Mmmm Tulummm

***This blog post was supposed to be published on November 7th, but it took me a while to edit and add photos. Sorry people! Life has been wild over here and my blog has not been getting the attention that I originally had promised. I will attempt to be better, but I can't guarantee anything. To see more photos, please head to the Images page of this blog and/or visit my Instagram *** 

Kanlum Lagoon, Tulum Mexico

Kanlum Lagoon, Tulum Mexico

Where do I even start?

It has been about three weeks since I arrived in Mexico and I feel that I have had such a wide array of emotional experiences (especially in the last week) that I would even venture to say that I could be finished with my travels tomorrow and I would've learned enough to *almost* make settling back down somewhere and starting a "normal" life worth it... Who am I kidding?! I'm actually not ready to do that. Or maybe really ever. I honestly have no idea right now. I'm just going to swim laps in this massive pool of grey area for a while and see if I ever decide to get out of the water...

To catch you all up on where I have been: I arrived in Merida on the night of Wednesday, October 19th. I explored Merida all day on October 20th and then left the next morning for Tulum. I spent more than a week hanging with my prima (cousin) in Tulum and then we left for our long journey to San Cristobal de Las Casas (Chiapas) the morning of October 29th. My cousin stayed in San Cristobal de Las Casas with me until the morning of November 4th. Now I am currently "alone", renting out a room in a house in San Cristobal de Las Casas for at least the next month. I'm not quite sure where I will head next. All the plans I so diligently put together (yes, in a google spreadsheet) before I left have almost completely flown out the window. I've realized that I need to just listen to what my heart/soul tells me and let this journey develop organically. For me, this is soooooo much easier said than done.

Tulum, Quintana Roo, Mexico

My first day in Tulum. We peddled our bikes through the warm, tropical rain to discover this tear-worthy, double rainbow. With a first date like this, is it any wonder that I fell in love with this place?!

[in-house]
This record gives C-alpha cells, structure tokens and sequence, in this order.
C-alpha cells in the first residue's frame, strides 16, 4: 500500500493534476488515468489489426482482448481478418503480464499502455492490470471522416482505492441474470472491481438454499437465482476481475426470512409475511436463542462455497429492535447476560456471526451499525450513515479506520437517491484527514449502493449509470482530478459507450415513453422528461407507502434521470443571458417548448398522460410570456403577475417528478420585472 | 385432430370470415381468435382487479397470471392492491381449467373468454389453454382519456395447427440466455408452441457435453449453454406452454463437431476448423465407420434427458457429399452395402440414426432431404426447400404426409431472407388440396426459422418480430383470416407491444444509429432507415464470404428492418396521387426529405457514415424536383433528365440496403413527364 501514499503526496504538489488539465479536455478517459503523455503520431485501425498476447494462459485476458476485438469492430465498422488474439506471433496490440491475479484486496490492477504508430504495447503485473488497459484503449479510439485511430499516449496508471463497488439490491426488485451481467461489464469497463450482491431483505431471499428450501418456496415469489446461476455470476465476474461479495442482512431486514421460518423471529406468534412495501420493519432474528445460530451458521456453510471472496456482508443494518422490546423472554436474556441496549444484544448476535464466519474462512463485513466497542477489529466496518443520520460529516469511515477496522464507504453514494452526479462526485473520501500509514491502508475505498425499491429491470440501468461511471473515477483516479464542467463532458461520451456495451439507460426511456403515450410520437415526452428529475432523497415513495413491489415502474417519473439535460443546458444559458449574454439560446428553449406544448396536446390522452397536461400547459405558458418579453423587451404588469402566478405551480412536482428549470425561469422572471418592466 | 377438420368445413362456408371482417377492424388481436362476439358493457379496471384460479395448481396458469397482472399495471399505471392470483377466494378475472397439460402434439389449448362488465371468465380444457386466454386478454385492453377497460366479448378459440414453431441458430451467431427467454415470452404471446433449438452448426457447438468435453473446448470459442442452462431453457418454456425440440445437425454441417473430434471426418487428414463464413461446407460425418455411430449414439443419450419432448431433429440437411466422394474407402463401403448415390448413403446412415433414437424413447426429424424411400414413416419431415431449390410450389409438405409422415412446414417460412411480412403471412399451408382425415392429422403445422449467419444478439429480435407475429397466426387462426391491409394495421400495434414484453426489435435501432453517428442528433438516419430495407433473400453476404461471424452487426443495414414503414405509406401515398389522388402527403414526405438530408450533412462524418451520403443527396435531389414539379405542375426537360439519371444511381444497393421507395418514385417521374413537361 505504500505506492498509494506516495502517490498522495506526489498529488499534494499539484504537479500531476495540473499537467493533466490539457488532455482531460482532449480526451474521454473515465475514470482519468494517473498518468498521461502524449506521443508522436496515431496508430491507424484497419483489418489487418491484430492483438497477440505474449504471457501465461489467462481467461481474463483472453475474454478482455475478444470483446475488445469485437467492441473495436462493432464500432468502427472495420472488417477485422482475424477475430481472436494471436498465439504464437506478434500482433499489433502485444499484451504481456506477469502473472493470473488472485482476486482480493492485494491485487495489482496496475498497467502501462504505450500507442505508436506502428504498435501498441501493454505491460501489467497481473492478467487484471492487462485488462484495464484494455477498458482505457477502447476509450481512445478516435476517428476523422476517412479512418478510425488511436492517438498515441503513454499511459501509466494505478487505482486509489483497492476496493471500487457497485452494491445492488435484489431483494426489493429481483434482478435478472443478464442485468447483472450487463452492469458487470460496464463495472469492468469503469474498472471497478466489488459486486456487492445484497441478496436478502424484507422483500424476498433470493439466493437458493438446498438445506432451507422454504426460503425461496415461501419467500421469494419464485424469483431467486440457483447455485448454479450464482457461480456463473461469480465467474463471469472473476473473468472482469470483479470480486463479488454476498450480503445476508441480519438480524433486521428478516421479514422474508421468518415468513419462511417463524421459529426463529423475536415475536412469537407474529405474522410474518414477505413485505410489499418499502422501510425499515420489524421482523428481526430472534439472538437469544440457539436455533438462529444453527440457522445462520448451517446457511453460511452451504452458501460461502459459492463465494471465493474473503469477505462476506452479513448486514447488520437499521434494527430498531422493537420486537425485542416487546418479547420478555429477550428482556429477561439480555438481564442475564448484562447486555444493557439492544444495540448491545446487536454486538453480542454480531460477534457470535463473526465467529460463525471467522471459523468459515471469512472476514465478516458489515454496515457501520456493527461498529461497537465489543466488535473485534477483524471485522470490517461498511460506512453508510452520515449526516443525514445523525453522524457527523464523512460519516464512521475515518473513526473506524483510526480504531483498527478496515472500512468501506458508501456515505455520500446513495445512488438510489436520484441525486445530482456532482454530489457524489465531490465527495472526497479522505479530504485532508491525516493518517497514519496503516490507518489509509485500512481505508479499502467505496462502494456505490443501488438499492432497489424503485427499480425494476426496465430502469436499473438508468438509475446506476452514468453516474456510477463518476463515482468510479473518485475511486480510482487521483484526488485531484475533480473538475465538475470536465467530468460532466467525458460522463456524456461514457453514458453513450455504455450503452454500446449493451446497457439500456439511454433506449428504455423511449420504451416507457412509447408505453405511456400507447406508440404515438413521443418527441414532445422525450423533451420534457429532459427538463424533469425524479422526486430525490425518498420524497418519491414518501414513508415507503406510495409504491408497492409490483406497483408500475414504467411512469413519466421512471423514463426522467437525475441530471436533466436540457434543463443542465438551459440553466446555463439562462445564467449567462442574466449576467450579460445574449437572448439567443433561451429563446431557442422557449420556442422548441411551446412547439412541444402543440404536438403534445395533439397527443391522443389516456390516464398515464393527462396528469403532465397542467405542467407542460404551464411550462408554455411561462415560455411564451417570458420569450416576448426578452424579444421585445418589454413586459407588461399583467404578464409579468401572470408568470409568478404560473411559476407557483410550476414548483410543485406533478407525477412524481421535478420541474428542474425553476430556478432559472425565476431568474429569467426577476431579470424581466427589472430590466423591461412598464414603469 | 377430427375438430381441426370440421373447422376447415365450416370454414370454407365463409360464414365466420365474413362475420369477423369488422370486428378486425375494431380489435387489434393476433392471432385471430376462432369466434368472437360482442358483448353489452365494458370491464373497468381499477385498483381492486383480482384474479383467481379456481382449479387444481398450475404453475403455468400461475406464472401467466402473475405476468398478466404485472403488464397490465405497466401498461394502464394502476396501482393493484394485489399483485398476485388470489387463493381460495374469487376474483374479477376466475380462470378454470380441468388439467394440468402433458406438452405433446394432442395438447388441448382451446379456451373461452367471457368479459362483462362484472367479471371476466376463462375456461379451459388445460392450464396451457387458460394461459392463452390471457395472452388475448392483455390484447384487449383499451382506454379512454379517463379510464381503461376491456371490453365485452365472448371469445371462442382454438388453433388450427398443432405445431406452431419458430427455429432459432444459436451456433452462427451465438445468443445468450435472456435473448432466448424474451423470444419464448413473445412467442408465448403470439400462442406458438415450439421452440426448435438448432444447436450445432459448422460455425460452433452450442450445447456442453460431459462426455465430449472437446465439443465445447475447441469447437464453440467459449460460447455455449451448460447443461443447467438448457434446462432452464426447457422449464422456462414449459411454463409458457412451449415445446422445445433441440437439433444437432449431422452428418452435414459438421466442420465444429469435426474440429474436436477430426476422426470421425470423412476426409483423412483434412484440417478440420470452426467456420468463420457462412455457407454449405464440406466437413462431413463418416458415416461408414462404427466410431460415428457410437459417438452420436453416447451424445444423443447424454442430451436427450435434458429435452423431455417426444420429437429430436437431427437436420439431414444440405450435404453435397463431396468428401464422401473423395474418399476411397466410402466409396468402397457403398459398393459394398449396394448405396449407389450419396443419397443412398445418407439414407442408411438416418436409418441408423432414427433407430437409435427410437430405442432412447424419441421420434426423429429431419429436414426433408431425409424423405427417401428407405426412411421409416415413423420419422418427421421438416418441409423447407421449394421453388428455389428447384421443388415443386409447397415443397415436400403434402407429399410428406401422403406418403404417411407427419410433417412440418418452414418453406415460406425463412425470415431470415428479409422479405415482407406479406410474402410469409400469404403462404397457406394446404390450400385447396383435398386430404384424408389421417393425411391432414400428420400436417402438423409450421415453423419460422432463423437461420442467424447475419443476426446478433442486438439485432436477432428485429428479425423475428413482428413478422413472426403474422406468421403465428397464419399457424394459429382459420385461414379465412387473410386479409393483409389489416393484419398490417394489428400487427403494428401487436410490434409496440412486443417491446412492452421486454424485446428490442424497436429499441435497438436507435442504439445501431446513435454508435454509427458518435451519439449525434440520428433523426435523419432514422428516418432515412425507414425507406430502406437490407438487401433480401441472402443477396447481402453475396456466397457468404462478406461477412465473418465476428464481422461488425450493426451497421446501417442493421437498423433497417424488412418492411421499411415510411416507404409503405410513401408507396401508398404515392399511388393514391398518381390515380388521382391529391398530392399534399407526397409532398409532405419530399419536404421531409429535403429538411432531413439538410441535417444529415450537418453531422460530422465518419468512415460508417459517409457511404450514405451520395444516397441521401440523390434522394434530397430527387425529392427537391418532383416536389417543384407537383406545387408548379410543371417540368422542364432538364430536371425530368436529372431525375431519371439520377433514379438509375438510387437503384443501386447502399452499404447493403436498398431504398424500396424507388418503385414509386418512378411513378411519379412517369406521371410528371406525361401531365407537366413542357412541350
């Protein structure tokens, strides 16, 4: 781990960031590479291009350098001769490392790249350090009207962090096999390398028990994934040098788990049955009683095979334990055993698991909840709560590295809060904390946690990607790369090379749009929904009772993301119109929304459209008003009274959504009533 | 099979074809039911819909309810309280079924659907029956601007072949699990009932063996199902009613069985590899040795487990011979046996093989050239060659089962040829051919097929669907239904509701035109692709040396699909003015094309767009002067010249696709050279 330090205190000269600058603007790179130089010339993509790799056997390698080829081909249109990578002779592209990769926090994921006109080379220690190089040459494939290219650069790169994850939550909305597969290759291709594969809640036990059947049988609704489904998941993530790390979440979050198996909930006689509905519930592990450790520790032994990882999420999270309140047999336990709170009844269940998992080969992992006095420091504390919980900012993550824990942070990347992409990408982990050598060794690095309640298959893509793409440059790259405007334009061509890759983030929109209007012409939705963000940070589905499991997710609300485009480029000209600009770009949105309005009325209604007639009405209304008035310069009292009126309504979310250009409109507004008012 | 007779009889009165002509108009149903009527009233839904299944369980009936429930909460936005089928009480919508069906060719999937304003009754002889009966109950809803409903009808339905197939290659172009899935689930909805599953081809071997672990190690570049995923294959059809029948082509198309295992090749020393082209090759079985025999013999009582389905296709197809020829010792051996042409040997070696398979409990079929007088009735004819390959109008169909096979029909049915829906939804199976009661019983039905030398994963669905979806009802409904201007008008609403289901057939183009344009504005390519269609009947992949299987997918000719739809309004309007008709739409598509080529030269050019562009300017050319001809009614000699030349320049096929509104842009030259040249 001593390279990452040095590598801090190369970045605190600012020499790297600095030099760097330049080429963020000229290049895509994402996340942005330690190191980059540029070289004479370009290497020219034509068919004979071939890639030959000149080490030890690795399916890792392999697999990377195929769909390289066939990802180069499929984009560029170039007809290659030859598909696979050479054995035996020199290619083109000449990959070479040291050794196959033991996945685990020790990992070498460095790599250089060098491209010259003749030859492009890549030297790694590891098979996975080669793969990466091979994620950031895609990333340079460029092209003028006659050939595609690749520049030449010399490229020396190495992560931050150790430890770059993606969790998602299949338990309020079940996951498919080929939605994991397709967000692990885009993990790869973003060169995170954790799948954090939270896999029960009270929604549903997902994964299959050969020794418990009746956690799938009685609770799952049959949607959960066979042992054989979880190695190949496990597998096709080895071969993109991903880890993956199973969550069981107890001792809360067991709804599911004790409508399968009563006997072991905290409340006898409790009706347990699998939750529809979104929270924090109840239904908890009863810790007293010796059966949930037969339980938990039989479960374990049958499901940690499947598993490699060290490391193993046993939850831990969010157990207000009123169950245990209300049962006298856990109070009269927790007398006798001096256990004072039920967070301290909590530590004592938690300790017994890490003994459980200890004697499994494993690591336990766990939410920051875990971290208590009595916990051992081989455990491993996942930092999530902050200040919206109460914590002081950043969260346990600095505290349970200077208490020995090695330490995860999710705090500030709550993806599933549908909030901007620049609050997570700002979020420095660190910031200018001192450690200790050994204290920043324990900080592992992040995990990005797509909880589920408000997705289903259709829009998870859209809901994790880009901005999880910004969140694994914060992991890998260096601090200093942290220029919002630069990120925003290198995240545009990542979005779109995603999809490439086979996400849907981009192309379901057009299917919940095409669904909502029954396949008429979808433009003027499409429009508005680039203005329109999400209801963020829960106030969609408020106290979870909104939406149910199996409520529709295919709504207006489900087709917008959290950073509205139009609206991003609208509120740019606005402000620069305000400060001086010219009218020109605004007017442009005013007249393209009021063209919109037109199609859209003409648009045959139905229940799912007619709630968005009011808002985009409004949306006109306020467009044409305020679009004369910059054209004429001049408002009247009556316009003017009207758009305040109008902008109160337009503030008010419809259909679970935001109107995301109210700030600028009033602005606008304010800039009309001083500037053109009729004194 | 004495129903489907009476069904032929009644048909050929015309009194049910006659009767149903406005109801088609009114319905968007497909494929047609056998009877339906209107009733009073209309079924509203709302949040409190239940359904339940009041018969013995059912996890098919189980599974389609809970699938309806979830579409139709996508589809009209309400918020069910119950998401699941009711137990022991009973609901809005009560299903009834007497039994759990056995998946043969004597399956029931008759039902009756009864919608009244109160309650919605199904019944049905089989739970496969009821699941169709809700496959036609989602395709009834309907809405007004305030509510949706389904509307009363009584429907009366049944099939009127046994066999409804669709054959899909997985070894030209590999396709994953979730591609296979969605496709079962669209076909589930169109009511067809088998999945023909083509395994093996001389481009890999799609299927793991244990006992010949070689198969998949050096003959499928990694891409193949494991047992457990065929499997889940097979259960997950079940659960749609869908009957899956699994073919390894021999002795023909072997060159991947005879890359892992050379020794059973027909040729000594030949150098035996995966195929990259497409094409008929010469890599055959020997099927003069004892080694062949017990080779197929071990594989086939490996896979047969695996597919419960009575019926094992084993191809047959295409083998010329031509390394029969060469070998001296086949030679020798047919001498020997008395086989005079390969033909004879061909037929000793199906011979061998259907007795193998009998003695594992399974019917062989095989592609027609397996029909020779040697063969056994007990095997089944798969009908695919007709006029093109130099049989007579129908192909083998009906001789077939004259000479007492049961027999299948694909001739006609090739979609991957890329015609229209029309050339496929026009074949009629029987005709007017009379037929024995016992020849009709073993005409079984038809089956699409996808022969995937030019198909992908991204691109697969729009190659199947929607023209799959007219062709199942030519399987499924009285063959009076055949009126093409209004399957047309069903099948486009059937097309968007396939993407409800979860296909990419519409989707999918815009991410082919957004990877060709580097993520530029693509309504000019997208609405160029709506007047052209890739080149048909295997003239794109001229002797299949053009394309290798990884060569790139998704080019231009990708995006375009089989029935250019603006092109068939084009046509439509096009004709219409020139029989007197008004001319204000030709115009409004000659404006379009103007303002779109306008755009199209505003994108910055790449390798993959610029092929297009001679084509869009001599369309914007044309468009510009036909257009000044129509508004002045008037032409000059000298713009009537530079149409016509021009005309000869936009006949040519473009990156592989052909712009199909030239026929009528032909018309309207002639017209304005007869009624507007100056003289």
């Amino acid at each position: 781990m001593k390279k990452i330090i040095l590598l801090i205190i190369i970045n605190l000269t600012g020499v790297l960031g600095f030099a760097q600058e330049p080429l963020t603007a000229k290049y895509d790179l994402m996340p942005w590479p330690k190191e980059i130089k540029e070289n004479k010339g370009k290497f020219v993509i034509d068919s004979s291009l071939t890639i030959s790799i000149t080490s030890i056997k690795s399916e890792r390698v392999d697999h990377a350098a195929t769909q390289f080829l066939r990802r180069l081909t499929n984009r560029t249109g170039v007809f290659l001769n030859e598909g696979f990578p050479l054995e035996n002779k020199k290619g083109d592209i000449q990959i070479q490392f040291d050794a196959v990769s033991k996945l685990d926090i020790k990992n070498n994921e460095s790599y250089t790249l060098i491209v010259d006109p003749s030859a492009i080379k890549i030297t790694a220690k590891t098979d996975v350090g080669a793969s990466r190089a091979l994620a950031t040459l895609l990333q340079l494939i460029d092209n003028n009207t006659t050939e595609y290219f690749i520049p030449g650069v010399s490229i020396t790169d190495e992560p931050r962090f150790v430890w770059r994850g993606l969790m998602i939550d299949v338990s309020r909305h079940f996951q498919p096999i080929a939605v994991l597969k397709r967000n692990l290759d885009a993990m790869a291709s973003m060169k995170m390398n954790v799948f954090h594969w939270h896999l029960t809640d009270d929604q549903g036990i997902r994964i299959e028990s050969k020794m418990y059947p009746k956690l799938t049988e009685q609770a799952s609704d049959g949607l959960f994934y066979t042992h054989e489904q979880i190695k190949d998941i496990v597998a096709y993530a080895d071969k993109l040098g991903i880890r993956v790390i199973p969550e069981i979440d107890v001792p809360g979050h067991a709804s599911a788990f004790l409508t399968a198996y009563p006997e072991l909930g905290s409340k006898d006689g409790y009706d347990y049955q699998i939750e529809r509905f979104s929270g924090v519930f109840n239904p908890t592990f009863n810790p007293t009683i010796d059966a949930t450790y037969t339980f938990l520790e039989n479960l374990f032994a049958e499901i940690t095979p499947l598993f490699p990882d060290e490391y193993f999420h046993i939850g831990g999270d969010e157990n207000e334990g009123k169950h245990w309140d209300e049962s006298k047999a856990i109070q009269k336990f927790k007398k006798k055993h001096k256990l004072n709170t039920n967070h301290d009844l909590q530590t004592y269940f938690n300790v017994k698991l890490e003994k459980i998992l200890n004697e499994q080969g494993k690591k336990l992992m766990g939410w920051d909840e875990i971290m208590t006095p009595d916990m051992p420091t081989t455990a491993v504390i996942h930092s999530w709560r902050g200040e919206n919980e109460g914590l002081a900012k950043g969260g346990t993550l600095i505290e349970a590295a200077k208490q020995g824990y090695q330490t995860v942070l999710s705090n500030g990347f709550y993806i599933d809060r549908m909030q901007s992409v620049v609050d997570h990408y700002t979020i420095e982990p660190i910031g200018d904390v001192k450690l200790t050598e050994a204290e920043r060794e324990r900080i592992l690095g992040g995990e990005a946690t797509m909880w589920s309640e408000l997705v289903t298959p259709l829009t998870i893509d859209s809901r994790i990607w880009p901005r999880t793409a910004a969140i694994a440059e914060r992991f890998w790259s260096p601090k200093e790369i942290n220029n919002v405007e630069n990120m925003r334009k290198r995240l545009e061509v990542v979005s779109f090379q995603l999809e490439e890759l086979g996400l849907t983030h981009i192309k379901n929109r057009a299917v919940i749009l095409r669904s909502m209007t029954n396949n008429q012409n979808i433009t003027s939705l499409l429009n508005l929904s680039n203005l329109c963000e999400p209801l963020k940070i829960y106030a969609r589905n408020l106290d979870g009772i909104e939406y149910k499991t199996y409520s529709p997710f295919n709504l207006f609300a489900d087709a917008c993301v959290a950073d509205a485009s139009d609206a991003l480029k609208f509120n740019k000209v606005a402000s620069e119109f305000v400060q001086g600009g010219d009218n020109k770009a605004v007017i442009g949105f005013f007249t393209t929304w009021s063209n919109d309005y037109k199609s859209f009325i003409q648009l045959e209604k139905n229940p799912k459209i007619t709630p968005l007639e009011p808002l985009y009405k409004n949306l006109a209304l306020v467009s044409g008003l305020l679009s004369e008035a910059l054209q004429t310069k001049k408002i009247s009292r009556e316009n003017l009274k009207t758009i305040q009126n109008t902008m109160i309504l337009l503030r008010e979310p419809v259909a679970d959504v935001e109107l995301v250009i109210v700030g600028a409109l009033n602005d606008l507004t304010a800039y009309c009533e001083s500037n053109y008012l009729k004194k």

My first day in Tulum. We peddled our bikes through the warm, tropical rain to discover this tear-worthy, double rainbow. With a first date like this, is it any wonder that I fell in love with this place?!

Tulum very quickly and unexpectedly became a blissful vacation for me. I spent a lot of time reflecting on the life I left behind and the life I had just started. Most tourists visit because of the beaches, the ruins on the coast, the amazing wellness, eco hotels/spas, the enchanting cenotes and the biosphere: Sian Kaan. I stayed in town, rather than the beach, and I also visited during one of the rainiest months of the year, so my experience of Tulum was probably a lot different than most other visitors.  I didn't take the time to write as I was being swept up in adventures and the beauty around me, so my post on Tulum is going to read a bit more like a travel blog and less of a manifesto of self-discovery. The really, really juicy stuff is coming in my next blog post...

Tulum is populated by many expats from all over the world that have started businesses catered towards tourism and/or wellness. As such, there is an interesting culture that has been created by the mixing of Mayans and foreigners. From my point of view, it appears that expats spend a lot of time segregated from the local population. I found myself frequently wondering if the locals resented the expats that settled there because most of the wealth and land is held by them. However, the expats have created many service industry jobs, which pay decently to well in tips during high season, so I suppose many locals are happy to have this kind of work. However, a lot of the jobs created have been in construction (due to high development) and apparently, these jobs do not pay well. Due to the influx of tourism and expats, the cost of rent and food has escalated. As with many desirable places to live (especially in the Tropics and/or on the coast), affordable housing has become harder and harder to find and many locals must move elsewhere.